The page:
MADD Shows Support for Rideshare Corporation-Backed Prop 22

The anti-drunk driving group argues that more ridesharing could mean fewer traffic accidents
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Mothers Against Drunk Driving has weighed in on California Proposition 22, advocating for the measure. In an open letter posted to the MADD blog, and subsequently emailed by Uber to its users in California, the group’s president argues that exempting “gig economy” workers from state labor laws will keep rideshare services cheap and plentiful.

“Prop 22 will preserve rideshare services that help keep drunk and drug-impaired drivers off of our roads by providing a safe, reliable, convenient and affordable alternative to driving,” MADD National President Helen Witty wrote in the post. “Fewer rideshare drivers in California could mean more people choosing to get behind the wheel when they’re under the influence.”

That Prop 22 would make it financially undesirable to operate in California to the point that corporations might reduce service or possibly even leave the state entirely has been one of several central points in the $185 million Yes on 22 campaign funded by Uber, Lyft, Instacart, and DoorDash.

A joint analysis of Prop 22 by the UC Berkeley Labor Center, Institute for Research on Labor and Employment, and Center on Wage and Employment Dynamics found that the estimated pay guarantee for rideshare drivers would be equivalent to a wage of $5.64 per hour; California minimum wage for employees will be $13 in 2021.

Uber and MADD have been partners for a number of years, arguing that access to ridesharing significantly reduces drunk driving accidents. One study in 2017 found that alcohol-related accidents dropped as much as 30 percent in sections of New York City were Uber was widely used, but other researchers are less confident of the link.

“We started thinking about this question when we came across several papers examining the effect of ride-sharing on drunk driving, and saw that they found relatively small (and sometimes statistically insignificant) effects,” Keith Teltser, a George State University professor told Slate. “Because ride-sharing-induced drinking could affect a broader range of outcomes of interest to researchers and policymakers, we felt it was important to start by directly studying the relationship between ride-sharing and alcohol consumption.”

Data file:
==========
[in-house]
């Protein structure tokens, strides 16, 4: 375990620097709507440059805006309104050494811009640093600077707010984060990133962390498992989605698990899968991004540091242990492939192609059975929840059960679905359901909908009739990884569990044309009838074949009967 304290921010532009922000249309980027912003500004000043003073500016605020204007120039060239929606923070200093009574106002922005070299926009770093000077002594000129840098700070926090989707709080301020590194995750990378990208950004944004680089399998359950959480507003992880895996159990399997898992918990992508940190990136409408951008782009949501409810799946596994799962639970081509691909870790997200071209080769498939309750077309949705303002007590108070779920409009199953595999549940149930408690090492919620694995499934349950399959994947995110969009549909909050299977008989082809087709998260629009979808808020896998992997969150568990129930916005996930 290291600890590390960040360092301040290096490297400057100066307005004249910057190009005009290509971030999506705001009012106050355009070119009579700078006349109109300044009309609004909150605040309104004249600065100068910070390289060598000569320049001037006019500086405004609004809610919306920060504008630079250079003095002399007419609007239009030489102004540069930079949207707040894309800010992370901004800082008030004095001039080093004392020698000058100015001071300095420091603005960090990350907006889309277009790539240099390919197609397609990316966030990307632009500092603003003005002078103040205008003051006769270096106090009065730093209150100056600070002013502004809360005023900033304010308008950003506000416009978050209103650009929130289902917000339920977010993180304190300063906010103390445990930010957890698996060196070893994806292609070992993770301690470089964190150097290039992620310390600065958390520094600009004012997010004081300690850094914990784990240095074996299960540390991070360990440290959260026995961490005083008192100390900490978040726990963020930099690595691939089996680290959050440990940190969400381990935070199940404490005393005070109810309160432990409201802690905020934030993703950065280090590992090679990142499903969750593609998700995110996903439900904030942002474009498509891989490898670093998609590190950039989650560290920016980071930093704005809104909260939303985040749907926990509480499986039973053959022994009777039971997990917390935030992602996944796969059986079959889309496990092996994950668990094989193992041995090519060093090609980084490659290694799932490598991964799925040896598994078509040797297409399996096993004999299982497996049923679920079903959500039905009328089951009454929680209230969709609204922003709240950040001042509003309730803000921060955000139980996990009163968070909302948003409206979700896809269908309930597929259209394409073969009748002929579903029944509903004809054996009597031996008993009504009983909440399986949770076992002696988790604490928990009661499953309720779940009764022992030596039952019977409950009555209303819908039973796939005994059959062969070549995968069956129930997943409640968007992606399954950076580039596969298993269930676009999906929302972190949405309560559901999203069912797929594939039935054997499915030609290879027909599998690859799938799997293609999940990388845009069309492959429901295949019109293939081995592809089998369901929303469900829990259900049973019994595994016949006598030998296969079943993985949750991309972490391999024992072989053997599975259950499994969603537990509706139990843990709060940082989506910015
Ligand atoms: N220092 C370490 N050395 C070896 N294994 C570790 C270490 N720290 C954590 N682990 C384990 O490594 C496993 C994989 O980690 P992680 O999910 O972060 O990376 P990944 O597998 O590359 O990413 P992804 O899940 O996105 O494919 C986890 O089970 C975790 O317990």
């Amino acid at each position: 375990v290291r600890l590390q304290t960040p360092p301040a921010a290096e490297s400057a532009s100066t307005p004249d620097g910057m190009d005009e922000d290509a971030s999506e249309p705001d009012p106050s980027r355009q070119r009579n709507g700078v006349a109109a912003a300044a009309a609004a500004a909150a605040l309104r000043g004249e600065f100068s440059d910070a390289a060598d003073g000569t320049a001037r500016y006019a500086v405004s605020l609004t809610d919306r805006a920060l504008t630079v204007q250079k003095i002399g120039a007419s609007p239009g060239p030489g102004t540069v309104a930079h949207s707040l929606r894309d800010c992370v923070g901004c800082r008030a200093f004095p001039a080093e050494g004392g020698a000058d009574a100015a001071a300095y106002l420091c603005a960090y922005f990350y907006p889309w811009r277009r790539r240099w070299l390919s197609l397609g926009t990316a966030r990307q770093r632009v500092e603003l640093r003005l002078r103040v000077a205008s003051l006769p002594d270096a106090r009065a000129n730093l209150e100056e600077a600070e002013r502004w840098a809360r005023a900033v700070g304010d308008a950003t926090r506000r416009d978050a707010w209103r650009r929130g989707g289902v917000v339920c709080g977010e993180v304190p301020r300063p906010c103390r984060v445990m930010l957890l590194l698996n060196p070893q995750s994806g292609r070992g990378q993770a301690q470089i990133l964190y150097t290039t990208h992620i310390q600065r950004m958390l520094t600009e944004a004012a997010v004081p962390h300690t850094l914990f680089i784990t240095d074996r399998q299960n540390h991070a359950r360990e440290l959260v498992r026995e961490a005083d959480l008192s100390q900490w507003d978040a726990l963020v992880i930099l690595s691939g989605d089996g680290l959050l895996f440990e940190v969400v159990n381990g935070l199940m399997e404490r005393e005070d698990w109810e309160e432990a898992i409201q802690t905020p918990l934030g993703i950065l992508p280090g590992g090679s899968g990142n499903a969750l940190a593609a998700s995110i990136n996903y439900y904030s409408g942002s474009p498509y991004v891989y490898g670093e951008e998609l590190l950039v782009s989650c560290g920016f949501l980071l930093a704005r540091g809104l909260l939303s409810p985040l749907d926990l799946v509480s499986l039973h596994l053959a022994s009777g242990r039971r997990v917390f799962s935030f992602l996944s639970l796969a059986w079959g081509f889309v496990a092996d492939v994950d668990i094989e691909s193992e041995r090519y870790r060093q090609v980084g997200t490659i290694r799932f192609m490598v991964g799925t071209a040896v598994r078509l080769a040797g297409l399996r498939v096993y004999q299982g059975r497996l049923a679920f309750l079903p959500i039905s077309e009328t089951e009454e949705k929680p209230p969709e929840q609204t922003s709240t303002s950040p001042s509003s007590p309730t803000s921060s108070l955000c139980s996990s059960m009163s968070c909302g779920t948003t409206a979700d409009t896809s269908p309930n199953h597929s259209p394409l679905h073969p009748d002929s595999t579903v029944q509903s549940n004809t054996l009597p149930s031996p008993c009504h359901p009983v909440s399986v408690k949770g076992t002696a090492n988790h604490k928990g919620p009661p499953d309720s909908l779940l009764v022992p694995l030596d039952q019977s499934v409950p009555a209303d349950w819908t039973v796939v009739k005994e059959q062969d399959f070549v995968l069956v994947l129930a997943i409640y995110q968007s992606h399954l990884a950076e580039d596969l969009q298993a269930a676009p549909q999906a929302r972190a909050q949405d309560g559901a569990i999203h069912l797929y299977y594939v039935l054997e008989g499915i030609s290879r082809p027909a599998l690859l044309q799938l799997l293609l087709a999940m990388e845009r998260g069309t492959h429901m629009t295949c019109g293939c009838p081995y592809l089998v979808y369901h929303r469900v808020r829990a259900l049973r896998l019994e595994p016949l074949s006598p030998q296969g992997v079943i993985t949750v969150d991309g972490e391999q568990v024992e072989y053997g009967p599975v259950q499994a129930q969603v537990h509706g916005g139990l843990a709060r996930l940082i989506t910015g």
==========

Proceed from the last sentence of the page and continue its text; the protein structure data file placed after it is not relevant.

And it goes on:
Teltser’s team looked at data about alcohol consumption, rather than traffic accidents, and found a surprising correlation. Regions with more access to rideshare were associated with increases in overall drinking–and the correlation appeared strongest in regions like Los Angeles where public transit options are less robust and more individuals would otherwise be driving themselves. In extreme cases, his report estimates widespread, low-cost Uber service is linked to a jump in binge drinking of 17.5 to 21.8 percent.

Last year, New York City established new regulations on app-based drivers, even capping the total number of Uber and Lyft cars that could be on the road. In spite of the regulations, Uber and Lyft continue to operate in New York City, as do traditional taxis and other transportation options.


RELATED: A Guide to All Those Propositions on Your California Ballot


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